Sen. Doug Ricks
Committees: Judiciary & Rules (vice chair), Agricultural Affairs, Local Government & Taxation
Proud of: This year after moving to the Idaho Senate, I was able to bring seven bills that passed, and I co-sponsored another seven bills that became law as well. The Idaho Wrongful Conviction Act was my pinnacle bill. It provides compensation to someone who is truly innocent yet was forced in jail against their will. This bill was vetoed last year, but I worked out the minor differences with the governor and had unanimous support this time. It is wrong to put an innocent person in jail and doubly wrong to provide no restitution when they are exonerated. This bill fixes that.
Disappointed in: Initially I was most disappointed when the governor vetoed the two emergency powers bills and the Senate failed to override the veto. However, at the end of the session, we were able to pass similar bills to adjust the emergency and extreme emergency sections of Idaho Code. The original laws were put into place during the cold war era and many parts were outdated. Any responsible legislature would have made similar changes to what passed in H391, H392, H393 and S1217. Kudos to the House and Senate leadership for the big lift of carrying these bills.
Plans for interim: School Safety — by checking with our local school districts regarding safety measures and with the state Office of School Safety & Security. Now is the time to see what additional safety improvements schools need.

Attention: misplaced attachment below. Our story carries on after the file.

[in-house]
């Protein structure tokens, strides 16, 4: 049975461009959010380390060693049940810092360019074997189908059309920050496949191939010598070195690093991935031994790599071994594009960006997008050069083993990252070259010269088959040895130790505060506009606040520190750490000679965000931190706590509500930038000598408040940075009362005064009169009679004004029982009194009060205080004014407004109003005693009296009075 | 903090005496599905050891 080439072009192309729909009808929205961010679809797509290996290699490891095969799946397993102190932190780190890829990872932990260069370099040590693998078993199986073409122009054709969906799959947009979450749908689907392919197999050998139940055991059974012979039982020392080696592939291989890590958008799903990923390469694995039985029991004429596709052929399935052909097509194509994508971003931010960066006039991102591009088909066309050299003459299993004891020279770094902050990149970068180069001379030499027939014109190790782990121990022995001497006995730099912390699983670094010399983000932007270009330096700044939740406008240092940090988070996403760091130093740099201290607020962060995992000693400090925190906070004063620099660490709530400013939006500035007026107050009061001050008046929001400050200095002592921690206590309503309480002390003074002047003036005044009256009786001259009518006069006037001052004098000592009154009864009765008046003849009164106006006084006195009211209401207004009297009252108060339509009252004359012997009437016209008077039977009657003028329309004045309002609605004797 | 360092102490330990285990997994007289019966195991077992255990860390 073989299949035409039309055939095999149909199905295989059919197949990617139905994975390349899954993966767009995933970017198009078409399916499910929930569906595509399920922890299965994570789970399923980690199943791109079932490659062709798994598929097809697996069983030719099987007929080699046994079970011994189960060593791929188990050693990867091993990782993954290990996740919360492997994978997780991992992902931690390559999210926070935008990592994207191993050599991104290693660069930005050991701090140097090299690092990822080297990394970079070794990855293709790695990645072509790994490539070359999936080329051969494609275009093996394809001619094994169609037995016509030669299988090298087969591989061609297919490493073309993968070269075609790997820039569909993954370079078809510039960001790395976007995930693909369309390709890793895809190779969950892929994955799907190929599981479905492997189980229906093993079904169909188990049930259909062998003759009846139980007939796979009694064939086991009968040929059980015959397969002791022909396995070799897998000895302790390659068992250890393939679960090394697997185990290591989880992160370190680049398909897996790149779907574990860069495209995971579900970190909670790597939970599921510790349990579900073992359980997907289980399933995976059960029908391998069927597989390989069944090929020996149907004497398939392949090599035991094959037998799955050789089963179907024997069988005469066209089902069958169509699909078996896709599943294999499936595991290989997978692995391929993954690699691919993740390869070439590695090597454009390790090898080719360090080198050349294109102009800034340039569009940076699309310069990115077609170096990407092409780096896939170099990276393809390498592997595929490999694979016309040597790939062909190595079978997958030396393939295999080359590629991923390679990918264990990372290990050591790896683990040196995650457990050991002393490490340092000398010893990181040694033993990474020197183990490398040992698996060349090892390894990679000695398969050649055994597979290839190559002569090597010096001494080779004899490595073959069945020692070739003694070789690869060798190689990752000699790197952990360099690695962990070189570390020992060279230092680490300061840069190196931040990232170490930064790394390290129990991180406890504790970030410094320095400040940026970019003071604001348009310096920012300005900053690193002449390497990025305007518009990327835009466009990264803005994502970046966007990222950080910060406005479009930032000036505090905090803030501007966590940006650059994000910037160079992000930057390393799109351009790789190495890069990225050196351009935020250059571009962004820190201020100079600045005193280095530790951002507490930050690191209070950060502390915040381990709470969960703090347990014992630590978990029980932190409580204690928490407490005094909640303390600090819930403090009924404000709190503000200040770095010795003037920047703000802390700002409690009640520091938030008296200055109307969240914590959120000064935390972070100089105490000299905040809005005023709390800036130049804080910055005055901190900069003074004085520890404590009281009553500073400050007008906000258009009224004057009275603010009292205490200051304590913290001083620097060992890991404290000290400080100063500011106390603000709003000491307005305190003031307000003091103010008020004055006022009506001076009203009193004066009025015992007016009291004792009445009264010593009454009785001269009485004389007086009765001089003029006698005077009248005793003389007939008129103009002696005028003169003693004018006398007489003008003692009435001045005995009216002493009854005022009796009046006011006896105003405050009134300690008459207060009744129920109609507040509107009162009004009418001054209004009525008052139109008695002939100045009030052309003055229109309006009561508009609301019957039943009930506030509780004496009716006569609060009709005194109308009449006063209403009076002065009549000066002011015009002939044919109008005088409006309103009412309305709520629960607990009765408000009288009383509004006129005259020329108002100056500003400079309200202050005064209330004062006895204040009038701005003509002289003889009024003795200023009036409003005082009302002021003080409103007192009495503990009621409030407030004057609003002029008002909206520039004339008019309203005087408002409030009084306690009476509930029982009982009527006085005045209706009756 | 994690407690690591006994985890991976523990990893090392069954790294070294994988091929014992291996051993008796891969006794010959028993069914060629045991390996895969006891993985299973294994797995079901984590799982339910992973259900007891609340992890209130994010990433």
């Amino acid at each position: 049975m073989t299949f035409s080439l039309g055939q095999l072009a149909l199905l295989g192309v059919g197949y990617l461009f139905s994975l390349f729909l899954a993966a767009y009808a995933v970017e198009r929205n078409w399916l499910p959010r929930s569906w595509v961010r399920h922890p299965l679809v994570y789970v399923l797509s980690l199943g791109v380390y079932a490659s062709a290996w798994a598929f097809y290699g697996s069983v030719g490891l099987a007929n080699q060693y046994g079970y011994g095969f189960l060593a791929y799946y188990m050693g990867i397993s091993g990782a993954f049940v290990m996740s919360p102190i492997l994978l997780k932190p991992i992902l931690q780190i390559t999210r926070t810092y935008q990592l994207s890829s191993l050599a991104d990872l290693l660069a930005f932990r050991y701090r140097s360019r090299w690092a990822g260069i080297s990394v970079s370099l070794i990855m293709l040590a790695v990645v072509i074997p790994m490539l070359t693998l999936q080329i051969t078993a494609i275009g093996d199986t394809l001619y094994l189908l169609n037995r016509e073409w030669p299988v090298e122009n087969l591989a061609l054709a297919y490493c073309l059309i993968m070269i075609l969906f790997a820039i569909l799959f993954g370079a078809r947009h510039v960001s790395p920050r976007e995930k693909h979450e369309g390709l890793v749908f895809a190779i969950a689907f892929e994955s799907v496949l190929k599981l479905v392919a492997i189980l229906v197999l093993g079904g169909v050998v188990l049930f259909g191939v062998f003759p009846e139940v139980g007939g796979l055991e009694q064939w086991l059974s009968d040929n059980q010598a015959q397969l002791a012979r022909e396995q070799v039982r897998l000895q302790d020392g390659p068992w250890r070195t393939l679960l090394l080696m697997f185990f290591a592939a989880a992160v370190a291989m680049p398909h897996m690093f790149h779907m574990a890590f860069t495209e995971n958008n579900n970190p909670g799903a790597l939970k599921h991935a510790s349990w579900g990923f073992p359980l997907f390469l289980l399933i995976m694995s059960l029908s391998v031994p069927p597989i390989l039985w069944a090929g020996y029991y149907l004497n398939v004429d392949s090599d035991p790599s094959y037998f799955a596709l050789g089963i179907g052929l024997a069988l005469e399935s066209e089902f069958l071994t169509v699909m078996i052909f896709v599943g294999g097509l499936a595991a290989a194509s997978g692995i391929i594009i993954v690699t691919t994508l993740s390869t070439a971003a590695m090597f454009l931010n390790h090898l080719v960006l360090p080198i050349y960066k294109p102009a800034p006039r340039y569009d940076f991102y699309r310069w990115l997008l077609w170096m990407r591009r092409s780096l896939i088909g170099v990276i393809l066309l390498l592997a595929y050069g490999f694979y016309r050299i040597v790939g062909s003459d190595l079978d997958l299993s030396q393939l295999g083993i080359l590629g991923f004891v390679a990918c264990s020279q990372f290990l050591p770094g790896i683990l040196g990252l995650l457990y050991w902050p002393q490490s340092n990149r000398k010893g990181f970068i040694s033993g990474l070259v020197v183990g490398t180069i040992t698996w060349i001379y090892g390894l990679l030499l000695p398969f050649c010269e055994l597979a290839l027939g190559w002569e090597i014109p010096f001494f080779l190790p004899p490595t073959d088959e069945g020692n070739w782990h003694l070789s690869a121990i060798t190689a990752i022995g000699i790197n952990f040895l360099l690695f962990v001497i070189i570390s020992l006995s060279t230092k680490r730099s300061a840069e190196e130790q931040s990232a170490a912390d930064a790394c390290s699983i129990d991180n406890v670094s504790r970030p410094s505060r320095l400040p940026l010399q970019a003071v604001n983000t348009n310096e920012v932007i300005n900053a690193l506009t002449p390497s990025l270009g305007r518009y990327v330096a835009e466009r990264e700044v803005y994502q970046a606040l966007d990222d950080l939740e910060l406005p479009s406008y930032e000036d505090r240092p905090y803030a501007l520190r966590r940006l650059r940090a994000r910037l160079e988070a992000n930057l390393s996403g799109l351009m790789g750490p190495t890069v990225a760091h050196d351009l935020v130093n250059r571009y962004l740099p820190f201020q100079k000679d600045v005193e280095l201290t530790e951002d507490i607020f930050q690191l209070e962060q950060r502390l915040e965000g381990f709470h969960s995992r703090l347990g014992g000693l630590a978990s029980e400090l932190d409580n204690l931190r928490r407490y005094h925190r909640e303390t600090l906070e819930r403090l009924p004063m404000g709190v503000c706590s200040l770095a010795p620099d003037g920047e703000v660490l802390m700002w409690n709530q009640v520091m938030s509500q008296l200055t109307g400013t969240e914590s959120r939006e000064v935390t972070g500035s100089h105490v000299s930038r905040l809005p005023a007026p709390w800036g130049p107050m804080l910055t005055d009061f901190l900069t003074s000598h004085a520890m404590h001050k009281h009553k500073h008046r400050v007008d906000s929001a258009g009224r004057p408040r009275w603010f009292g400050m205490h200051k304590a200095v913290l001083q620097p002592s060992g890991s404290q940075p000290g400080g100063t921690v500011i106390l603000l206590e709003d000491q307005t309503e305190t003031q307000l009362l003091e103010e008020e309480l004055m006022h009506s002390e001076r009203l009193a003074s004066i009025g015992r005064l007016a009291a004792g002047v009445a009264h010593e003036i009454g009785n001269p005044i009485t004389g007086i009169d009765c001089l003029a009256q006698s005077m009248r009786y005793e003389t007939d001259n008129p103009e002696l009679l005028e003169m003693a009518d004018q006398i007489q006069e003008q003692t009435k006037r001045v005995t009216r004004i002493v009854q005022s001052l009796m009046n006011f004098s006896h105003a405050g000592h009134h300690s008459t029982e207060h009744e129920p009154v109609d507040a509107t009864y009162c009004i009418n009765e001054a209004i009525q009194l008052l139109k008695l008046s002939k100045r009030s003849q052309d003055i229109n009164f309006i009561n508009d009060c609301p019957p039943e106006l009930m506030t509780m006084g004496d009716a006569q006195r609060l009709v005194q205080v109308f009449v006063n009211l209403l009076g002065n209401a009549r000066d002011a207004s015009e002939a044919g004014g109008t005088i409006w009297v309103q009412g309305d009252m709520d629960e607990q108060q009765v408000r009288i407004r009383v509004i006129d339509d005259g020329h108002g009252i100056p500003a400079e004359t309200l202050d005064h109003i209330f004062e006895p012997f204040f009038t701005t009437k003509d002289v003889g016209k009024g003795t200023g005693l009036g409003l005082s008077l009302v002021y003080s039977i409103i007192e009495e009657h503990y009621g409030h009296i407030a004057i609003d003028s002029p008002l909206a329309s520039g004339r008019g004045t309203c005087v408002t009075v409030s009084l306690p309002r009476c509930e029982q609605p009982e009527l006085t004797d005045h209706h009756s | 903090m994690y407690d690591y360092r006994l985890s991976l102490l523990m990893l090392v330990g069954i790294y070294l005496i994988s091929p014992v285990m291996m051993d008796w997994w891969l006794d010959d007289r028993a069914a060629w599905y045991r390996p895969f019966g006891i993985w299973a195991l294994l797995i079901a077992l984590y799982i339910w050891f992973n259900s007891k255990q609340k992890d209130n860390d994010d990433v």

I am on the Broadband Internet Interim Committee and we will be working on developing broadband policy and recommendations. Idaho is underserved in internet speed and overcharged for what we get.
I am also a member of the Property Tax Interim Committee. I helped get H389 passed in the Senate for property tax relief, but more work needs to be done to balance the impact of taxes with rising home values.
Rep. Jon Weber
Committees: Commerce & Human Resources; Local Government; Revenue and Taxation
Proud of: As the legislature recesses and I contemplate the work done during the longest session in our state’s history, I am happy with our accomplishments. We worked hard to restore the balance of power between the executive and legislative branches, reduced property and income taxes and appropriated funding for education, transportation, health care and other vital services.
As a first-term legislator, I’m often asked: “What do you think of the legislature?” My response is” “I’m impressed with the level of talent, knowledge and commitment of all those who serve our great state.” There are educators, lawyers, doctors, business, rancher and farmers all working side by side for the betterment of Idaho. Obviously, we have differences of opinions. There were heated debates, and we may vote differently. But when all is said and done, we have legislation that is well vetted.
Disappointed in: (None listed)
Plans for interim: As I look forward to the next session, I will champion legislation that will help keep local decisions at the local level. Too often I witnessed legislators proposing ideas that take away the power of local leaders. We have very competent mayors, council members, county commissioners and school board members who have been elected to represent and lead their local communities. The legislature’s role is to support, encourage and give guidance.